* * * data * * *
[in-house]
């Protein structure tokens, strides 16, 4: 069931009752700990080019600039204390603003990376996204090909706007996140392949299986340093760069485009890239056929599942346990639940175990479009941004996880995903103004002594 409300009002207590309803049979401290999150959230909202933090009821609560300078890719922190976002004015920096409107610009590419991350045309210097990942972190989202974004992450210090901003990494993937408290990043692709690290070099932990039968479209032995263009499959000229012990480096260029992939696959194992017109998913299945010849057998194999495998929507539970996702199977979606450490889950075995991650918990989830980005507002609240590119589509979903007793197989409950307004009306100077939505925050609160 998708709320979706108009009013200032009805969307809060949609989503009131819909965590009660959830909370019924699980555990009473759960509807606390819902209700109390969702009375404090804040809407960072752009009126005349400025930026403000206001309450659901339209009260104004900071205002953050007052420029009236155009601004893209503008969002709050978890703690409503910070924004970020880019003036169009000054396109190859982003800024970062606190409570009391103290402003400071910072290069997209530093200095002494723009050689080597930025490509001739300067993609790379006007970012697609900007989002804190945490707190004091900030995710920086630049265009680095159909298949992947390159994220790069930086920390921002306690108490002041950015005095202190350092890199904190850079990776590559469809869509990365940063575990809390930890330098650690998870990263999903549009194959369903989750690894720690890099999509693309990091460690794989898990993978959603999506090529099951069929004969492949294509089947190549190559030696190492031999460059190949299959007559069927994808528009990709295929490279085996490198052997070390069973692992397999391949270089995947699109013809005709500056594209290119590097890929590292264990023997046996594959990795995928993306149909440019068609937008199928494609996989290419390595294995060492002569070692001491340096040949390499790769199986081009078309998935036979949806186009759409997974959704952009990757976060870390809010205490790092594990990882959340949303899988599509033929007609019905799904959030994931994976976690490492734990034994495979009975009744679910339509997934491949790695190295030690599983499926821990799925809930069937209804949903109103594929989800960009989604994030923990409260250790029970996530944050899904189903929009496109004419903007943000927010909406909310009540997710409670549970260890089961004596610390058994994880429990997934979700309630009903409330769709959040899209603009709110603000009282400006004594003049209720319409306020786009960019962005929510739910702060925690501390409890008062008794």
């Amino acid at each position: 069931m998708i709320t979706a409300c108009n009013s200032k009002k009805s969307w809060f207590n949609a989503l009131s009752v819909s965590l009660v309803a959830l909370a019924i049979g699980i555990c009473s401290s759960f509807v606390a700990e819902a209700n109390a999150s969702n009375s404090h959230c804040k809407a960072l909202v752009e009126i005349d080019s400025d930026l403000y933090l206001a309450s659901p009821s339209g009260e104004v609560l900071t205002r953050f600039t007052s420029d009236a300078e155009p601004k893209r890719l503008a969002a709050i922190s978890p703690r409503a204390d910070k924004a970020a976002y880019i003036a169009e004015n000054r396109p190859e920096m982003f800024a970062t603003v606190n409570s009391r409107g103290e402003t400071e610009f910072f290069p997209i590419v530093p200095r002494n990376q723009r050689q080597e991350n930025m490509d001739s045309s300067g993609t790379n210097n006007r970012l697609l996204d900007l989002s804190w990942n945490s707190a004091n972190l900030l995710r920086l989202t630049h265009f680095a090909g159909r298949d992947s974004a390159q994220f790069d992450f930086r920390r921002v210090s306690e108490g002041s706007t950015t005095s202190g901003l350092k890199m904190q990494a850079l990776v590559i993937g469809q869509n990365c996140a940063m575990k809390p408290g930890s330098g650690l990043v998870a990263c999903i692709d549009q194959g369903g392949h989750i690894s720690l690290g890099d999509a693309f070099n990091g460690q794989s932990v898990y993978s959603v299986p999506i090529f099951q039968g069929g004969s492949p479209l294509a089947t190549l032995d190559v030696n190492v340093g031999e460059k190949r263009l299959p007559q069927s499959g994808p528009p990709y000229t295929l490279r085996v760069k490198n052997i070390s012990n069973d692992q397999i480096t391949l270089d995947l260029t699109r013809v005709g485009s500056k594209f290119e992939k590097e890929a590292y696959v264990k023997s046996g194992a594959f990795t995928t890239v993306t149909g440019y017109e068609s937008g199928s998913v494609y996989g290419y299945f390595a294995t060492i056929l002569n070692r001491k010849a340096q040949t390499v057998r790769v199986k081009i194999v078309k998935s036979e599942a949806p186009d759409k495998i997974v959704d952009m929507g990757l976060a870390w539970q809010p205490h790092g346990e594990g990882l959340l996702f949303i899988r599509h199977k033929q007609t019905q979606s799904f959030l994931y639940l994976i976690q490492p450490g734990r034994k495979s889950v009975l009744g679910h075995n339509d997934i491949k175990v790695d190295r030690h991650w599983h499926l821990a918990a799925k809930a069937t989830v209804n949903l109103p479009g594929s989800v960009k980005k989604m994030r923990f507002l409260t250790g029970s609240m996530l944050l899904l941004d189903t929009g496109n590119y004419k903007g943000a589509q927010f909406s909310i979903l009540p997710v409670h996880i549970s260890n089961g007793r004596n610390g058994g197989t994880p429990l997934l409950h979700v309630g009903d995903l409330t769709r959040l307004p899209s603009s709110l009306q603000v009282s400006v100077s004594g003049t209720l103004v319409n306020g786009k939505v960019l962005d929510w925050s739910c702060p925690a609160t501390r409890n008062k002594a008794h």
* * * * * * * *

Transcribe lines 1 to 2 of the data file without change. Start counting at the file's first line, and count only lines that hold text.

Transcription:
[in-house]
């Protein structure tokens, strides 16, 4: 069931009752700990080019600039204390603003990376996204090909706007996140392949299986340093760069485009890239056929599942346990639940175990479009941004996880995903103004002594 409300009002207590309803049979401290999150959230909202933090009821609560300078890719922190976002004015920096409107610009590419991350045309210097990942972190989202974004992450210090901003990494993937408290990043692709690290070099932990039968479209032995263009499959000229012990480096260029992939696959194992017109998913299945010849057998194999495998929507539970996702199977979606450490889950075995991650918990989830980005507002609240590119589509979903007793197989409950307004009306100077939505925050609160 998708709320979706108009009013200032009805969307809060949609989503009131819909965590009660959830909370019924699980555990009473759960509807606390819902209700109390969702009375404090804040809407960072752009009126005349400025930026403000206001309450659901339209009260104004900071205002953050007052420029009236155009601004893209503008969002709050978890703690409503910070924004970020880019003036169009000054396109190859982003800024970062606190409570009391103290402003400071910072290069997209530093200095002494723009050689080597930025490509001739300067993609790379006007970012697609900007989002804190945490707190004091900030995710920086630049265009680095159909298949992947390159994220790069930086920390921002306690108490002041950015005095202190350092890199904190850079990776590559469809869509990365940063575990809390930890330098650690998870990263999903549009194959369903989750690894720690890099999509693309990091460690794989898990993978959603999506090529099951069929004969492949294509089947190549190559030696190492031999460059190949299959007559069927994808528009990709295929490279085996490198052997070390069973692992397999391949270089995947699109013809005709500056594209290119590097890929590292264990023997046996594959990795995928993306149909440019068609937008199928494609996989290419390595294995060492002569070692001491340096040949390499790769199986081009078309998935036979949806186009759409997974959704952009990757976060870390809010205490790092594990990882959340949303899988599509033929007609019905799904959030994931994976976690490492734990034994495979009975009744679910339509997934491949790695190295030690599983499926821990799925809930069937209804949903109103594929989800960009989604994030923990409260250790029970996530944050899904189903929009496109004419903007943000927010909406909310009540997710409670549970260890089961004596610390058994994880429990997934979700309630009903409330769709959040899209603009709110603000009282400006004594003049209720319409306020786009960019962005929510739910702060925690501390409890008062008794």